• They lack a voice box; juveniles may make begging sounds, but adults are largely silent, except for bill-clattering, done during copulation or as a warning
  • Males display for females with a "flap-dash", running to and from female while flapping the wings, exposing the white wing patterns inside
  • While primarily solitary, sometimes groups of up to 12 birds are observed; the species becomes less territorial outside of the breeding season
  • Weaver birds will sometimes build their nests alongside saddle-billed stork nests for protection
  • Primarily sedentary and territorial, they may become nomadic and more sociable in times of drought
  • Hunt alone but within sight of each other, either by standing still in shallow water and waiting for prey or by walking through reed beds, stabbing with the beak and trying to startle prey
  • Prey is often washed before being swallowed headfirst; in the case of spiny catfish, the spines are snipping off before the fish is eaten.  Drink copiously after feeding
  • Distinctive bent posture in flight, with the heavy bill dangling below the body
  • Very shy in the wild, but in protected areas can become very tolerant of humans, even tame
  • Captive breeding is still uncommon, and has been achieved only in pairs where the male has been left fully-flighted, not pinioned
  • Sometimes referred to as "the African jabiru", though it's closest relative is not the South American jabiru, but the black-necked stork of Asia and Australia (also sometimes called a jabiru)

Monday, June 10, 2013

Zoo Review: Audubon Zoo

The Audubon Zoo has a wonderful collection of animals from around the world, but its best exhibit is, by far, the one that comes closest to home.  Twenty years or so after its opening, the Louisiana Swamp exhibit is still the crown jewel of the zoo.  With the exception of the Arizona Sonora Desert Museum, it's doubtful that any other zoo approaches this level or detail and realism in displaying its native wildlife.  The alligator pool - home to several large gators - reminded me not of any other zoo gator exhibit I've seen, but of my first view of a wild alligator in the swamps of South Carolina.  The foxes and raccoons made me feel like I'd stumbled around a corner and actually seen a wild animal, unplanned and unexpected.  Otters, black bears, bobcats, and nutria round out the collection, along with an impressive assortment of swamp reptiles.  Even the concessions fit into the immersion effect, as guests could sit on the porch of a cajun shack and chow down on fried catfish and pecan pie.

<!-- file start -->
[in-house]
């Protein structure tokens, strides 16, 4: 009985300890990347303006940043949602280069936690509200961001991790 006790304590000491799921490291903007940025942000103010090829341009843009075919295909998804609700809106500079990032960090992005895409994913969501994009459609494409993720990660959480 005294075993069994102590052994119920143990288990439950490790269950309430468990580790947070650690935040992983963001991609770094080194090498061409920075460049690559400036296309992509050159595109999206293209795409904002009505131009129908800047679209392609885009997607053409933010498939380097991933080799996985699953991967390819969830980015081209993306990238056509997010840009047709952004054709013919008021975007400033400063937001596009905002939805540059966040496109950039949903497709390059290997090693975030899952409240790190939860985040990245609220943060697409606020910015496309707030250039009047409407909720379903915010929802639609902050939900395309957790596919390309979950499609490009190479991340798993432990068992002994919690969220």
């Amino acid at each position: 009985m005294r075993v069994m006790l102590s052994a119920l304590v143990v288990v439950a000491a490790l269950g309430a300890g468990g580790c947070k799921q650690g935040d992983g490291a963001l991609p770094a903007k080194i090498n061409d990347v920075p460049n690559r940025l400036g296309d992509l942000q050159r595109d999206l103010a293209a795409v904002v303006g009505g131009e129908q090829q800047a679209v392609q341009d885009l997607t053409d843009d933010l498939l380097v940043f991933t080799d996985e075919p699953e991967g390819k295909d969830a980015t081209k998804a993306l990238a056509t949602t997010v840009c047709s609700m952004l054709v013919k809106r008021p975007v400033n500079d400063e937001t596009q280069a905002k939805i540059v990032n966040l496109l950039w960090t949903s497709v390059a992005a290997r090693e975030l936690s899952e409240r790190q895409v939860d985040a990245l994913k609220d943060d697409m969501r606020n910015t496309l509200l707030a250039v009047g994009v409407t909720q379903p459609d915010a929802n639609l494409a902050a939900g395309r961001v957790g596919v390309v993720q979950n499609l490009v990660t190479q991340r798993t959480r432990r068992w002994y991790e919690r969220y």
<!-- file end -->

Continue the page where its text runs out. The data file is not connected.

This isn't to say that the other exhibits of Audubon weren't noteworthy.  The new Latin American exhibit, Jaguar Jungle, was a masterpiece in realism, with carved Mayan ruins modeled off of actual structures from Central America (more often it looks like zoos build their temple ruins - a cliche in themselves, I admit - with leftover props from Nickelodeon's Legends of the Hidden Temple).  The South American pampas yard was a beautiful stretch of marsh and lake, populated by tapirs, capybaras, screamers, and a flotilla of waterfowl.  The African Savannah was equally noteworthy.  The reptile house was one of the best I'd seen anywhere - both in terms of collection (ranging from crowd-pleasers like Komodo dragons to the obscure and seldom-seen, like Texas blind salamanders) and the exhibits themselves (the underwater viewing of Chinese alligators was especially impressive).

What made so many of the exhibits so believable was the plant life - I have never seen such an incredibly lush zoo (and staff I spoke to said that before Katrina, the vegetation was even denser!).  The aviary was so thickly planted that the ibises, shelducks, and other birds were easily lost in the greenery.  In the Louisiana Swamp, the fact that all of the plants were native only strengthened the immersive appeal.

Best of all, this was no zoo resting on its laurels.  The first exhibit I saw upon entry was the Asian elephant exhibit.  Anyone who has visited a lot of zoos has seen an elephant exhibit like this -  a small, gray, dusty yard with two elephant cows plodding around.  What they might not see is the massive construction site next door as the zoo prepares to expand its habitat size by several times (no zoo is going to be perfect, but every zoo should be willing to try anyway).  Audubon used to be consecutively ranked as one of the worst zoos in the United States.  Its continued renovation of itself has lead to it becoming celebrated as one of the best.